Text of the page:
In an induction system according to this invention, fuel injectors discharge across an air gallery connected by subsonic nozzles to the inlet manifold; the air gallery provides substantially the entire air flow required for low speed light load engine operation, while the air flow required for high speed heavy load engine operation is provided both by the air gallery and directly by the inlet manifold. Thus throughout the range of engine operation, the fuel delivered by the injectors is initially mixed with a substantial air flow as it passes through the mixture nozzles into the inlet manifold, and then is further mixed with the air in the inlet manifold. This invention thereby enhances mixing of the air and fuel delivered to the engine combustion chambers.
A staged throttle mechanism is provided to control air flow to the engine, with a primary throttle controlling air flow through the air gallery and a secondary throttle controlling the remainder of the air flow directly into the inlet manifold.
Of course, with this invention the pressure in the air gallery varies as the operator moves the primary throttle in response to changing requirements for engine speed and load. It is contemplated, therefore, that the pressure of the fuel supplied to the injectors will be controlled so that the difference between the fuel supply pressure and the air gallery pressure will remain constant. With this invention, however, the air gallery pressure varies over a narrower range than the inlet manifold pressure, and the fuel supply pump need be capable of supplying fuel over a correspondingly narrower range of fuel supply pressures.
The details as well as other features and advantages of this invention are set forth in the remainder of the specification and are shown in the accompanying drawings.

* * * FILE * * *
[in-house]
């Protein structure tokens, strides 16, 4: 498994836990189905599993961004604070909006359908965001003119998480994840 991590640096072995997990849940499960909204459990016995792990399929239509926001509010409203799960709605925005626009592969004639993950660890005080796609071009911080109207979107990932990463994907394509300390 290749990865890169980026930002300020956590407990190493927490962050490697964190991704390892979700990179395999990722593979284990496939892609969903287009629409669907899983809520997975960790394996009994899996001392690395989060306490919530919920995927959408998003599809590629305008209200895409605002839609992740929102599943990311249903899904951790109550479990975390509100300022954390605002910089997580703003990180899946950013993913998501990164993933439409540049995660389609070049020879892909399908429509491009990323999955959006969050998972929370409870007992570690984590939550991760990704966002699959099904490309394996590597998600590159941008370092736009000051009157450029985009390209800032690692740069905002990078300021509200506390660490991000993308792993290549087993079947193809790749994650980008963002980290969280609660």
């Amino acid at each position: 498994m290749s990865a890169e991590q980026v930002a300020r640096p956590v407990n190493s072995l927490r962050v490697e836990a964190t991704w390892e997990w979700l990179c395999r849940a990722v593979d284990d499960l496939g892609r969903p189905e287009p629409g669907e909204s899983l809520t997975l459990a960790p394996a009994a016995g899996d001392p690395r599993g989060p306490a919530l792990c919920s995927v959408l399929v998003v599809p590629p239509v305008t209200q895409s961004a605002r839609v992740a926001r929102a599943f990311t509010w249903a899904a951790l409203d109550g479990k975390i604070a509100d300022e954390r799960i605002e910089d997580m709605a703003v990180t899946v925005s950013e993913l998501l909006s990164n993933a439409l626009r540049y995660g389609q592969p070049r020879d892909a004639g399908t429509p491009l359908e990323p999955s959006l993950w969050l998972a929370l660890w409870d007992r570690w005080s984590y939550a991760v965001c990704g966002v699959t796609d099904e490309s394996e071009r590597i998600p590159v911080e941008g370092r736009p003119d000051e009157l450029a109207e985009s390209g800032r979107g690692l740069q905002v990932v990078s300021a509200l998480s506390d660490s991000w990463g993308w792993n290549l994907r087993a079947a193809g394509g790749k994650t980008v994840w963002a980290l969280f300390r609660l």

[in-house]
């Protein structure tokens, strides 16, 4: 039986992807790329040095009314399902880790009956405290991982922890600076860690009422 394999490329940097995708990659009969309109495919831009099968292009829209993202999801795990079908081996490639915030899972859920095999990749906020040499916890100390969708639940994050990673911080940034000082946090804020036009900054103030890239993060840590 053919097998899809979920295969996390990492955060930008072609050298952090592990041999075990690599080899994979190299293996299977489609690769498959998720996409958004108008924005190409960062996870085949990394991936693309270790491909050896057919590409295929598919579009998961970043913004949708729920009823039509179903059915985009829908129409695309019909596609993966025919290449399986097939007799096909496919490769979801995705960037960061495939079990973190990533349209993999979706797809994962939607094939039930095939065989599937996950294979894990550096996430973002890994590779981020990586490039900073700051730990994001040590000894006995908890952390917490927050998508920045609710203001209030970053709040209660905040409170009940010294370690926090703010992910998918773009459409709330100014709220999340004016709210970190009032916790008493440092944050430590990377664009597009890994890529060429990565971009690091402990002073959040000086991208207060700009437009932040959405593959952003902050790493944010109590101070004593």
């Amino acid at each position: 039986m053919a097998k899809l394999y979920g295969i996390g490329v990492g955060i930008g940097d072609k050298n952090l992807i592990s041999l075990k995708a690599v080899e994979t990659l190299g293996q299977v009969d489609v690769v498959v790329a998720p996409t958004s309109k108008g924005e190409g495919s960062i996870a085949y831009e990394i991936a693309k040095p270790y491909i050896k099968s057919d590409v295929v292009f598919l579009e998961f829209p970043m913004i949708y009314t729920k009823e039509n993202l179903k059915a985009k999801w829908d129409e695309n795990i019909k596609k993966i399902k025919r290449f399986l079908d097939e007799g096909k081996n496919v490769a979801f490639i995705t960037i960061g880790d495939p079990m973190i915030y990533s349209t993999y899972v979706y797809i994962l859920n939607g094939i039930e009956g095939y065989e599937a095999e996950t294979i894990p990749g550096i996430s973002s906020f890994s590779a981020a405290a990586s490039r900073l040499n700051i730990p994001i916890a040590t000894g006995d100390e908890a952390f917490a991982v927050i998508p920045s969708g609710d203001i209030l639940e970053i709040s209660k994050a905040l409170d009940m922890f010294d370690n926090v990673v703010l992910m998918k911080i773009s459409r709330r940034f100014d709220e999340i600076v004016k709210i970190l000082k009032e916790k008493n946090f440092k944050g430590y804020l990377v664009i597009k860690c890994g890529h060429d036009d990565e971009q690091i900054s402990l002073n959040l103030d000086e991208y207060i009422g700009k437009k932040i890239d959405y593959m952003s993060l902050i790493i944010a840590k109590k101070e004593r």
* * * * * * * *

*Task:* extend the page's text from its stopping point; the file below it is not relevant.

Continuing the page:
FIG. 1 is a plan view of a preferred embodiment of this induction system, showing an air meter assembly and a distribution rail assembly separated from an intake manifold.
FIG. 2 is a side view of the air meter assembly, showing its relationship to an intake manifold and also showing the staged throttle mechanism.
FIG. 3 is a bottom view of the air meter assembly, showing the air flow path from the primary throttle to the air gallery.
FIG. 4 is a sectional view of the distribution rail assembly, taken along line 4--4 of FIG. 1, showing the fuel supply passage, the fuel injectors, the air gallery, and the mixture nozzles.
FIG. 5 is a sectional view of the distribution rail assembly, taken along line 5--5 of FIG. 4, further showing the relationship of the distribution rail assembly to an intake manifold and a combustion chamber intake valve.
FIG. 6 is an enlarged plan view of a portion of the distribution rail assembly, showing connections of the pressure regulator to the fuel supply passage and the air gallery.
FIG. 7 is a sectional view of the distribution rail assembly, taken along line 7--7 of FIG. 6, further showing the connections of the pressure regulator to the fuel supply passage and the air gallery.
FIG. 8 is a sectional view, similar to that of FIG. 5, showing an alternate embodiment of the distribution rail assembly.
Referring to the drawings, an air meter assembly 10 and a distribution rail assembly 12 are mounted on the inlet manifold 14 of an automotive spark ignition internal combustion engine. Air meter assembly 10 comprises a throttle body 15 having a primary air inlet 16 and a secondary air inlet 18, with the primary air inlet 16 having a diameter about half the diameter of the secondary air inlet 18. Secondary air inlet 18 opens directly into the internal volume 20 of inlet manifold 14. However, as may be seen best in FIG. 3, primary air inlet 16 discharges through a recess 22 formed in the base of throttle body 15 to a cavity 24 extending upwardly from the base of throttle body 15. A connecting pipe 26 extends from cavity 24 to an air gallery 28 formed in distribution rail assembly 12. A primary throttle 30 controls air flow through primary air inlet 16, and a secondary throttle 32 controls air flow through secondary air inlet 18.